Former Phoenix city councilwoman Frances Barwood, now living in the Prescott area, was the only elected official to launch a public investigation in 1997, but she said people stonewalled her at every turn. Barwood spoke with more than 700 witnesses. “The government never interviewed even one,” she says.

That pretty much says it all.

This is older and backdated, but I wanted to make sure I get this on here for future reference. Fascinating take on a deep philosophical problem.

Until I talked to Nick Bostrom, a philosopher at Oxford University, it never occurred to me that our universe might be somebody else’s hobby. I hadn’t imagined that the omniscient, omnipotent creator of the heavens and earth could be an advanced version of a guy who spends his weekends building model railroads or overseeing video-game worlds like the Sims.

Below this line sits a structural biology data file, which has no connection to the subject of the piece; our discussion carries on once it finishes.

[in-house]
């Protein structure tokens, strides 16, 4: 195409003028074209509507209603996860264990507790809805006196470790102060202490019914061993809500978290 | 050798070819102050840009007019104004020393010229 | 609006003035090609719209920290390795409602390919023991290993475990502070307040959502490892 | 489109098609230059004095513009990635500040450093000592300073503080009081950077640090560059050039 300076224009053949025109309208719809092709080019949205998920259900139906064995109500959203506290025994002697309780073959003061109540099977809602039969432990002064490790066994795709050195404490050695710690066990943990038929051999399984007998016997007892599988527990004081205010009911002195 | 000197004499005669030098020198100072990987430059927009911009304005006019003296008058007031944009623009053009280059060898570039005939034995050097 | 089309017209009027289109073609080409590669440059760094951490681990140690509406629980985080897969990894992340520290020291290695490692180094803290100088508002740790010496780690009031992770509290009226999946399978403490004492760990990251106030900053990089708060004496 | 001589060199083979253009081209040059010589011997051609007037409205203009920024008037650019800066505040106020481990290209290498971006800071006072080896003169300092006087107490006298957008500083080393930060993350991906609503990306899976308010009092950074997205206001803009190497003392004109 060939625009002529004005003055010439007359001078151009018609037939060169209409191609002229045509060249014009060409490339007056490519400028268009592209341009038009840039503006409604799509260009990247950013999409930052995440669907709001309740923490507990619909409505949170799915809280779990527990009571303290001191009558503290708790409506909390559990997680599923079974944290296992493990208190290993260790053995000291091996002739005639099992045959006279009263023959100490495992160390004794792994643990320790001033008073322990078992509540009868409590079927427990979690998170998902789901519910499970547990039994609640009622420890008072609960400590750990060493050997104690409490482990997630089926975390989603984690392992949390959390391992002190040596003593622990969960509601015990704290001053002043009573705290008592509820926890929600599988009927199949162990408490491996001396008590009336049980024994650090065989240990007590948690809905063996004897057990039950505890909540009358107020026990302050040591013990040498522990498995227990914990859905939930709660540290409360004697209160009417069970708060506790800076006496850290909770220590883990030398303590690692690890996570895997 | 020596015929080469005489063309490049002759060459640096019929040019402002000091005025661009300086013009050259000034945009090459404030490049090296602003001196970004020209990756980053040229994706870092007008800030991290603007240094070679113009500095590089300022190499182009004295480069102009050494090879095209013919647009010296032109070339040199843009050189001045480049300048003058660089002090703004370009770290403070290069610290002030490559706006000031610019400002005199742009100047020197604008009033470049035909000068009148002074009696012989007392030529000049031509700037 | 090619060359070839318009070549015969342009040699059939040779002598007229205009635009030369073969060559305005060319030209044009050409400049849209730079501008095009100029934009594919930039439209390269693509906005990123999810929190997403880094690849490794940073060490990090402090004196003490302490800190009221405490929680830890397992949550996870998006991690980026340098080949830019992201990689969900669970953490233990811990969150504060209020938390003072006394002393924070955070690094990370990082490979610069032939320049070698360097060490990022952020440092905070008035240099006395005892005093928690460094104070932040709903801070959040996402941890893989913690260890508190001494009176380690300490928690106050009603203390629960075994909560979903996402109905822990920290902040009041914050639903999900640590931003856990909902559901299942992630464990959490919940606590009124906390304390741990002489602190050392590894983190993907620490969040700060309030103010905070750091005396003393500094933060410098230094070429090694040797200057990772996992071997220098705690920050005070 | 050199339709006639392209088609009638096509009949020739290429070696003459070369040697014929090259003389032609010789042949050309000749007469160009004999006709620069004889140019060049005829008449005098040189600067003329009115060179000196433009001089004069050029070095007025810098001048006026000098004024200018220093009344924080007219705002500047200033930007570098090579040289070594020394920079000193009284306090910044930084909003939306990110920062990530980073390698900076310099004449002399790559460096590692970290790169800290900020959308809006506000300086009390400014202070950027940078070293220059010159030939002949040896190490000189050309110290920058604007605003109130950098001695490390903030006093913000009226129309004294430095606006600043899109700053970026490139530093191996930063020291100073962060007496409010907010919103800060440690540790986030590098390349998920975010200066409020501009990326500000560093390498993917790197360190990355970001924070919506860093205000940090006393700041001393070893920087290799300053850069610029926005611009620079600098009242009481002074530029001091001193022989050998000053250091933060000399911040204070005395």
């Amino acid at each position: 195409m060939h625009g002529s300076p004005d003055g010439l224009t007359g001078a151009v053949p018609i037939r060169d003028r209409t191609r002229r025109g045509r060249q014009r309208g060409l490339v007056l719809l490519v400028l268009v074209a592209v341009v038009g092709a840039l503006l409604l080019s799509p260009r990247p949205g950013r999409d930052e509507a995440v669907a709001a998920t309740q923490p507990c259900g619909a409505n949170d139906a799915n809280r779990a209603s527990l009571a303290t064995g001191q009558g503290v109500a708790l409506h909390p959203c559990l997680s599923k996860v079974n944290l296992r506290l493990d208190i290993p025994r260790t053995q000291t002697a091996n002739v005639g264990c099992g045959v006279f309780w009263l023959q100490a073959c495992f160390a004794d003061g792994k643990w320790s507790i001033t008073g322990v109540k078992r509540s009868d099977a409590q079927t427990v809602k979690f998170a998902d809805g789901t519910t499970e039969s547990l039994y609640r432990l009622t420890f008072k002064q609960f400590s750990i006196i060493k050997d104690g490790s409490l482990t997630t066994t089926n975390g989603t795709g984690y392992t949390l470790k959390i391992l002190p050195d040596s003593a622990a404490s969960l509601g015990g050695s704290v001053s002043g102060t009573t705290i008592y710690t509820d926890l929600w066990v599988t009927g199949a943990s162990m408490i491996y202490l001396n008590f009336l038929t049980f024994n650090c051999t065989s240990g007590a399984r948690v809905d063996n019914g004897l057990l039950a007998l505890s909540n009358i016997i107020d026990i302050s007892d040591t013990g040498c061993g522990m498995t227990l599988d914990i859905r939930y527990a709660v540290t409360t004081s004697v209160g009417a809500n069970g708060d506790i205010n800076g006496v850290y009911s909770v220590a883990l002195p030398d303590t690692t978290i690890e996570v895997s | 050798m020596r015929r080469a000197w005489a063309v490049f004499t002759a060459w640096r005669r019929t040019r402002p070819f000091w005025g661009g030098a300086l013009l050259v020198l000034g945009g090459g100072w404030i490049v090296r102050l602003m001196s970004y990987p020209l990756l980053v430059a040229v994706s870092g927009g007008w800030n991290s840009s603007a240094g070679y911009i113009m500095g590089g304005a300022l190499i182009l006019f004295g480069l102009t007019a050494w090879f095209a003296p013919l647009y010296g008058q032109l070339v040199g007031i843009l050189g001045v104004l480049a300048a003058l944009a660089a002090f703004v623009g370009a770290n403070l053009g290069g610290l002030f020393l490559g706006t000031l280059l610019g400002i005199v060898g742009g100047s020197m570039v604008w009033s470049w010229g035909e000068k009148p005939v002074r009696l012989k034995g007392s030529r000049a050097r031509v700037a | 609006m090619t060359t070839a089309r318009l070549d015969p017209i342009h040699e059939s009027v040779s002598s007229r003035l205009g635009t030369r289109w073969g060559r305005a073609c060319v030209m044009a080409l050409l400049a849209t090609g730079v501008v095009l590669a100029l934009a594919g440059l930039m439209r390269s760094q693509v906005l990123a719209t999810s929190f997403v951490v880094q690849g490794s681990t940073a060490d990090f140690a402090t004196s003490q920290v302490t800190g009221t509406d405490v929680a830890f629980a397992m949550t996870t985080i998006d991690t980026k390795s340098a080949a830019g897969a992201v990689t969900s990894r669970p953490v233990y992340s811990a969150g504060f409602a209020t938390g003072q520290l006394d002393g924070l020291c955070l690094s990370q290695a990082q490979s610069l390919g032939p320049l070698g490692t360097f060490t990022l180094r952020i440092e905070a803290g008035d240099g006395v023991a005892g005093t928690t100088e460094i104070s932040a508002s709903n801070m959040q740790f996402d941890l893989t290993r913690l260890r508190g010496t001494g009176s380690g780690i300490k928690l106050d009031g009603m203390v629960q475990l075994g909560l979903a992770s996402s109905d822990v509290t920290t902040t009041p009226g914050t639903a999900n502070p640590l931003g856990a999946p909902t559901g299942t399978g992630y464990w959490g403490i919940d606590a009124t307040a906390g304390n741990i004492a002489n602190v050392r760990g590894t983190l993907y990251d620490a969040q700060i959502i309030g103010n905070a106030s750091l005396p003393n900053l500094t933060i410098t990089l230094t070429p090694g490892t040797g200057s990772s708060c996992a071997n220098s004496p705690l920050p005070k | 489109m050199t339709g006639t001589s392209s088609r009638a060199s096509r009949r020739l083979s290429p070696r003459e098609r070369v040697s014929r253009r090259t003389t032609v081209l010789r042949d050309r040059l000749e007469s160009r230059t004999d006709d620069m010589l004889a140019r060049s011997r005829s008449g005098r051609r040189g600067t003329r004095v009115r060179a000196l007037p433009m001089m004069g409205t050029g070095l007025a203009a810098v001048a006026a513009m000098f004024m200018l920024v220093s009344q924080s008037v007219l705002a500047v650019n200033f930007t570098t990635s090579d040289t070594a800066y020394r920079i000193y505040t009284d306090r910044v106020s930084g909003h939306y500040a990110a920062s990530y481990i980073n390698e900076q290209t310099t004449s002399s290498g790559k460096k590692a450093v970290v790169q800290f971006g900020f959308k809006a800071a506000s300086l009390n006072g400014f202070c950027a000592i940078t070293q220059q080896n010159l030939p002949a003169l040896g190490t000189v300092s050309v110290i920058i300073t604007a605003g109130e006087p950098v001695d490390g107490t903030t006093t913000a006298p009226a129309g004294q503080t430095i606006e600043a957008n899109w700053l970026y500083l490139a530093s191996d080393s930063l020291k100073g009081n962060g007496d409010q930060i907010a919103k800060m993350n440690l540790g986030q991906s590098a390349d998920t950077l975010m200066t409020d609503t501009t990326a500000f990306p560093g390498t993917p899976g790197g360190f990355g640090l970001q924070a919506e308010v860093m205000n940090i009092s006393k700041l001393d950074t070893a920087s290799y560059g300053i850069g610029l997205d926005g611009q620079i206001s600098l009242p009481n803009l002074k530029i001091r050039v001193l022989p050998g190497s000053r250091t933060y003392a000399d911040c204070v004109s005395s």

But now it seems quite possible. In fact, if you accept a pretty reasonable assumption of Dr. Bostrom’s, it is almost a mathematical certainty that we are living in someone else’s computer simulation.

I think it’s quite likely that this universe is just an illusion. Even matter is mostly empty space. It seems like a projection, or a Matrix.

Wow, okay, my last post went over like a lead balloon on Reddit. I thought it was fair and coherent, but apparently people disagreed with my conclusions and downmodded it as a result.

However, one guy (it could be a girl. Perhaps I assume too much) was rational, calm and intelligent enough to discuss it with me without a flamewar erupting. He’s known as Strontium90 in the comments of that last post. He continued the discussion over on reddit but I want to make sure y’all read this because I think his points are good, even though I’ve refuted most of them. Here’s what he had to say: